|Date||30 Apr 2014|
Locally, bats have received less attention in research and conservation compared to other mammals, largely because of their nocturnal behaviour, cultural mysticism, expertise in research and funding availability. The Upper Guinean forest of Ghana is among the most important biodiversity hotspots in the world, but has hugely been devastated through human activities such as logging, farming and mining.
However, it serves as the home of numerous endemic and unique species of high conservation value. Among them is Scotonycteris ophiodon (Pohle’s fruit bat) which is known from only five countries including Ghana. In 2010, the IUCN listed it as near threatened but close to qualifying as vulnerable based on its high degree of susceptibility to habitat degradation and significant population decline. Aside habitat degradation threatening their survival, the Eastern region where this species was last recorded in Ghana is known for bats hunting and consumption, a situation demanding urgent conservation attention. To conserve this species and other bats, this project surveys for bats with focus on this species in the Atewa Forest Reserve in the Eastern Region, engages in habitat restoration, conservation education and stakeholder dialogue.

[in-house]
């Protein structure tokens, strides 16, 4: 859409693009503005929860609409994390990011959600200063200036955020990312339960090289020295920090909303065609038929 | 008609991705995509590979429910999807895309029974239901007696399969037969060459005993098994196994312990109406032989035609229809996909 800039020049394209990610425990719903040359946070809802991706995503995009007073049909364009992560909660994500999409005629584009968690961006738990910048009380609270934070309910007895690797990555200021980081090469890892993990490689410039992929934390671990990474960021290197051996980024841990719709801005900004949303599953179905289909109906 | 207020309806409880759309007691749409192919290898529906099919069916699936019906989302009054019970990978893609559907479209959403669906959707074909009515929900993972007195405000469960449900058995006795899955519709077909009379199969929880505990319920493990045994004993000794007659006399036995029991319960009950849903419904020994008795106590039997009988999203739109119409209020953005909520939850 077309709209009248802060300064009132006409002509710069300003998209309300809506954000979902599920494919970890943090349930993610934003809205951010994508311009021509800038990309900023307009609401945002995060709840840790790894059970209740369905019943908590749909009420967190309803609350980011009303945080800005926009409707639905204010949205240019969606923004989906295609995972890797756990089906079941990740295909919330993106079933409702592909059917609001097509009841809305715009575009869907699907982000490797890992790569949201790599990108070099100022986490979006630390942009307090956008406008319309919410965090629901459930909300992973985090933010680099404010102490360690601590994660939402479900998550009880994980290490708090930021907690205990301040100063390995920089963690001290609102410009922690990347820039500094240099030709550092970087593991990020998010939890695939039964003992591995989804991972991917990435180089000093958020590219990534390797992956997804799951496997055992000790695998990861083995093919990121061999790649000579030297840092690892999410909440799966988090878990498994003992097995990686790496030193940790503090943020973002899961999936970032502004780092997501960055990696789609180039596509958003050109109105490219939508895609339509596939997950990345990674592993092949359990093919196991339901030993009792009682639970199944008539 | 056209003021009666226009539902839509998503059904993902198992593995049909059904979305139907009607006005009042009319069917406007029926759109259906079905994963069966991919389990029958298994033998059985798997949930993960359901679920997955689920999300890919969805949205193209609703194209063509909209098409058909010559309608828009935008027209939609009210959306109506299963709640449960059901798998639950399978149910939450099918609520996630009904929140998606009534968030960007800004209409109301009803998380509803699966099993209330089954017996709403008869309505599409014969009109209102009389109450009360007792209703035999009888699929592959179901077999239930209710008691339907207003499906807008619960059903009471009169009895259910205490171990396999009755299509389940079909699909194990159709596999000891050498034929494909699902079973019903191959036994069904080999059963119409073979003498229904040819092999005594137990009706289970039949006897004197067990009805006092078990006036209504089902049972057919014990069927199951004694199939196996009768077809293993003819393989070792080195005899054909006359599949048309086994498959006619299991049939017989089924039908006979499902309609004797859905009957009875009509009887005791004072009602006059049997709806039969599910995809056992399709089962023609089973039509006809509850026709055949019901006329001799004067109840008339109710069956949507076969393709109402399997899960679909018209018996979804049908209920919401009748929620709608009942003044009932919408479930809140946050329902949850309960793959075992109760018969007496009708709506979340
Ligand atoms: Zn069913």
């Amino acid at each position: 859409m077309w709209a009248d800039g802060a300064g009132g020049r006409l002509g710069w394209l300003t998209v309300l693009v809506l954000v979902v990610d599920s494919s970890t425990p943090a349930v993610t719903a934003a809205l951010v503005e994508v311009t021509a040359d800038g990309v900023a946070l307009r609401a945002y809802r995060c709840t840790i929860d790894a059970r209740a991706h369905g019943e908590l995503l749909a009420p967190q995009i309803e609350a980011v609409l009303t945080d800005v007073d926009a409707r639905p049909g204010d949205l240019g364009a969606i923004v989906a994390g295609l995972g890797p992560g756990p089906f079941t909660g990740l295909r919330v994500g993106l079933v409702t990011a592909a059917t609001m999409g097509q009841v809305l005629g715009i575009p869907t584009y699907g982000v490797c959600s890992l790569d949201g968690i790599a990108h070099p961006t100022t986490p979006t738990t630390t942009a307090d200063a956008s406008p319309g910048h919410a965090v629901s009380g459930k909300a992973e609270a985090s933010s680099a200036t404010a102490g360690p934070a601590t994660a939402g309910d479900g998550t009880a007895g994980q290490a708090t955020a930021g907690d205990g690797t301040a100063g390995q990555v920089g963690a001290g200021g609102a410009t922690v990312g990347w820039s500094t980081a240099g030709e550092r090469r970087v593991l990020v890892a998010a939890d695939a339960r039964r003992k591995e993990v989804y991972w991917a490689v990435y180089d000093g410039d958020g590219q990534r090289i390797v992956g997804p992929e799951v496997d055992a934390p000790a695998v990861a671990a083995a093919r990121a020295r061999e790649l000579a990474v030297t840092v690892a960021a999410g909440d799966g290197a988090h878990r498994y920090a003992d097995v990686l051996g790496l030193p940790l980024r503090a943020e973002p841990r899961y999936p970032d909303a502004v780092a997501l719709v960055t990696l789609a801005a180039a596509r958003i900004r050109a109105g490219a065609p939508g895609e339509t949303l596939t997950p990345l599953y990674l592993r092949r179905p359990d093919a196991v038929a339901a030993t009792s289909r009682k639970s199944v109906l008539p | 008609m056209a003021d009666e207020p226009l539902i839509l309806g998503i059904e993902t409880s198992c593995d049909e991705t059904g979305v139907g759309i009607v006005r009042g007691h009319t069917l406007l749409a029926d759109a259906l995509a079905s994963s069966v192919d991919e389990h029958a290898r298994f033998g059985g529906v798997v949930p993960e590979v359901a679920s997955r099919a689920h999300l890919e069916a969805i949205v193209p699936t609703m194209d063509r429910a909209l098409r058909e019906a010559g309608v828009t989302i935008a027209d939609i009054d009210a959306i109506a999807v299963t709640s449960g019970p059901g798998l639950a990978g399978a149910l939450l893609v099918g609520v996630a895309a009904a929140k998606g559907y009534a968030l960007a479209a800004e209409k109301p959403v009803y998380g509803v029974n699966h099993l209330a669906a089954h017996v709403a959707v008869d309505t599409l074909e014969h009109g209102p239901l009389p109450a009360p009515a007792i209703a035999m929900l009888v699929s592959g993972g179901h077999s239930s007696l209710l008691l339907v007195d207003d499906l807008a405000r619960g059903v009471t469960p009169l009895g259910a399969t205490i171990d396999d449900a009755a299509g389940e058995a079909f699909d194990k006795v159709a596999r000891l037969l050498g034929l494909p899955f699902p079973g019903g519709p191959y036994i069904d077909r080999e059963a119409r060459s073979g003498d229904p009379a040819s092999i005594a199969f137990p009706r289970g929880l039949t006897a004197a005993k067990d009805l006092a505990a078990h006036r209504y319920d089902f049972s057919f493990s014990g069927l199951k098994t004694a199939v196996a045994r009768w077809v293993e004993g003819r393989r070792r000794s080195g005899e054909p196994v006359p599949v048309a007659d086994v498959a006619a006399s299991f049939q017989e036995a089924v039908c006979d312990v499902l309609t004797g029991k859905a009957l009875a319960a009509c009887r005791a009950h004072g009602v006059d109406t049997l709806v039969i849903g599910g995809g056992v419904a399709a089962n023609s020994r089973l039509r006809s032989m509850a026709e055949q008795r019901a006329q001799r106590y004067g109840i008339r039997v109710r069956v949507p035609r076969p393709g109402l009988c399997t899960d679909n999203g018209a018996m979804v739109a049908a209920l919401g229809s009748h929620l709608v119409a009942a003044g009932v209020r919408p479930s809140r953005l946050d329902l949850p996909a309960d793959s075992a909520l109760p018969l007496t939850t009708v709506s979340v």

This project seeks to embark on intensive netting looking at the community of bats and not only Scotonycteris ophiodon to produce a checklist of bats inhabiting the Atewa Forest. Also, conservation education involving conservation campaigns and community video shows on bats would be carried. Project flyers and T-shirt will be printed and distributed to help in these activities. During conservation campaigns, persons who show interest in our activities would be selected to join the field survey. Through this, we hope to bring such persons closer to the bats we want to conserve to further deepen their appreciation for bats so that they can latter become ambassadors in the communities they live after the expiration of this project. We will also focus on educating school children about bats and involve them directly in bat conservation.
The project aims at creating awareness about the consequences of bat hunting while demystifying myths to ensure harmonious coexistence of humans with bats for better life for Ghanaian bats. Essentially, in executing this project, we hope to make direct contribution to nature conservation and to the protection of biological diversity.
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Scotonycteris spp - whose identity currently fit any morphometric measurement and are currently being explored genetically by our collaborators from Germany. ©Peter Vallo.
Mounted triple-high canopy nets..
One of the team members interviewing a member of the community.